The Centrelink automated debt recovery system will not be halted, the Australian government has stated in its response to the recommendations of the Senate Community Affairs References Committee handed down in June.
The government said it is appropriate to ask people when there are income discrepancies, and the Department of Human Services is in the process of writing to all debt-notice recipients, reminding them of their right to have the automated decision reviewed.
"There is no evidence to support the recommendation to put on hold the online system," the response said.
It was claimed that the government has a "strong commitment" to privacy, despite the office of Human Services Minister Alan Tudge handing private data of a person disputing their debt to a journalist in May.
In spite of the series of government IT disasters over the recent past -- including the Census bungle, ongoing ATO outages and SAN failure, as well as the robo-debt issues -- the government said it is undeterred from using digital channels.
"The Australian government will continue to invest in digital technologies to make government services simpler, faster, and more efficient, making it easier for the public to work and interact with government," the response said, which was tabled on September 28 and uploaded to government systems at the time, but only linked up to the committee site this week.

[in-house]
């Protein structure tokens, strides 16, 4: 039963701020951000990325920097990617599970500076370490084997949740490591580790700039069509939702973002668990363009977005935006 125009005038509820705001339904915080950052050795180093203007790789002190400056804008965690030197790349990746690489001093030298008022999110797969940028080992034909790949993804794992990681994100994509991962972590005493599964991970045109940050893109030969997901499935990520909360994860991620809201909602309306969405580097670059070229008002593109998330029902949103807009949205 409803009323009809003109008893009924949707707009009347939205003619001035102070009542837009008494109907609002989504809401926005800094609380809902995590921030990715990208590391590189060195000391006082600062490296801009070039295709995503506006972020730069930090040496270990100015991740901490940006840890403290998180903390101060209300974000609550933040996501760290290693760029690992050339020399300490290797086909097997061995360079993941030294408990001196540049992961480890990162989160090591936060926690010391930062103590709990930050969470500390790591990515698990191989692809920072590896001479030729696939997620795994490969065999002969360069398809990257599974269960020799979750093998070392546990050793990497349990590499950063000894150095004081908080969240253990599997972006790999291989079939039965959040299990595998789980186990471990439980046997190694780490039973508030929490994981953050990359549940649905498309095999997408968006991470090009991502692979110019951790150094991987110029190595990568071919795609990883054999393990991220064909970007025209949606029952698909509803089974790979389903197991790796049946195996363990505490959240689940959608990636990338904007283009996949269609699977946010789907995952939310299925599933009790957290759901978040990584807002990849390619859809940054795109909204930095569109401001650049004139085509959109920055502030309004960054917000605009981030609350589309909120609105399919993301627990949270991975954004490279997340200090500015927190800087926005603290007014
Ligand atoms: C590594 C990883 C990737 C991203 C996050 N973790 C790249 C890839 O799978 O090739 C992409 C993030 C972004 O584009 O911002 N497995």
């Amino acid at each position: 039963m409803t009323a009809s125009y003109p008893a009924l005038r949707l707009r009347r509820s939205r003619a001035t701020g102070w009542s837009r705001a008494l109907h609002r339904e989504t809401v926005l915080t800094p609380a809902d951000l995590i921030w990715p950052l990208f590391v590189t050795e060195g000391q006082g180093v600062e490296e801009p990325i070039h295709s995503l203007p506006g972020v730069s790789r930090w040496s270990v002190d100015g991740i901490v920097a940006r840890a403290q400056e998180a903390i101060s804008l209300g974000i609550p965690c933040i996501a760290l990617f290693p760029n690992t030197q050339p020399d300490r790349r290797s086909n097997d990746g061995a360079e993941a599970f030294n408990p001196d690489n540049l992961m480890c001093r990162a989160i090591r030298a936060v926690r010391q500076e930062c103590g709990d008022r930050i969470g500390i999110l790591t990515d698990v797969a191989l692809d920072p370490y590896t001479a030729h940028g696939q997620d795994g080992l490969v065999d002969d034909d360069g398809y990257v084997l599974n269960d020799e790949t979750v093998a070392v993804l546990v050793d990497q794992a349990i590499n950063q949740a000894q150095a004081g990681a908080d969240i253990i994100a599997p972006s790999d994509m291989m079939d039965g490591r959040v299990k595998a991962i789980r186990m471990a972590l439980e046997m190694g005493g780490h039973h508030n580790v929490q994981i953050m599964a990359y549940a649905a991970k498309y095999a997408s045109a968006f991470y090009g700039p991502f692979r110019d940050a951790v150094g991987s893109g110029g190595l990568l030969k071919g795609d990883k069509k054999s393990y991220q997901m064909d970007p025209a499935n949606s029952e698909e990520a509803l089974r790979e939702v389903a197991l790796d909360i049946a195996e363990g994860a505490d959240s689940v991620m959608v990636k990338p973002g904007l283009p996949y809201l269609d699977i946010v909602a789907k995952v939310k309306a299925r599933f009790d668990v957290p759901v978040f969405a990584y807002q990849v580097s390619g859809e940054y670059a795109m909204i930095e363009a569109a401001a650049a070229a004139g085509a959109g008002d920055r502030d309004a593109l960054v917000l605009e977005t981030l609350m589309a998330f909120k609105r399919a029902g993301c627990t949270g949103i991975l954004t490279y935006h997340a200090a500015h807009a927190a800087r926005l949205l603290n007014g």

In its recommendations, the Senate Community Affairs References Committee asked that the reassessment of debts be performed by a team of Department of Human Services (DHS) officers who possess specialist knowledge of the Online Compliance Intervention program, and that they use accurate income data sourced from employers to do so.
The committee further asked that DHS assume full responsibility for calculating verifiable debts -- including manual checking -- relating to income support overpayments.
"What the robo-debt process does is shift the onus onto the client to prove their innocence, and that is unusual," the committee said.
The data-matching system had automatically compared the income declared to the Australian Taxation Office against income declared to Centrelink. When the system detected a disparity, Centrelink automatically issued a debt notice along with a 10 percent recovery fee.
One large error in the system was that it was incorrectly calculating a recipient's income, basing a recipient's fortnightly pay on their annual salary rather than taking a cumulative 26-week snapshot of what an individual was paid.
Between November 2016 and March 2017, at least 200,000 people were affected by the system. During this period, the department sent approximately 20,000 letters per week.
In its response, the government said the automated system had never been rolled out to vulnerable people.
"Vulnerable people have always been a priority for the Australian government," it said.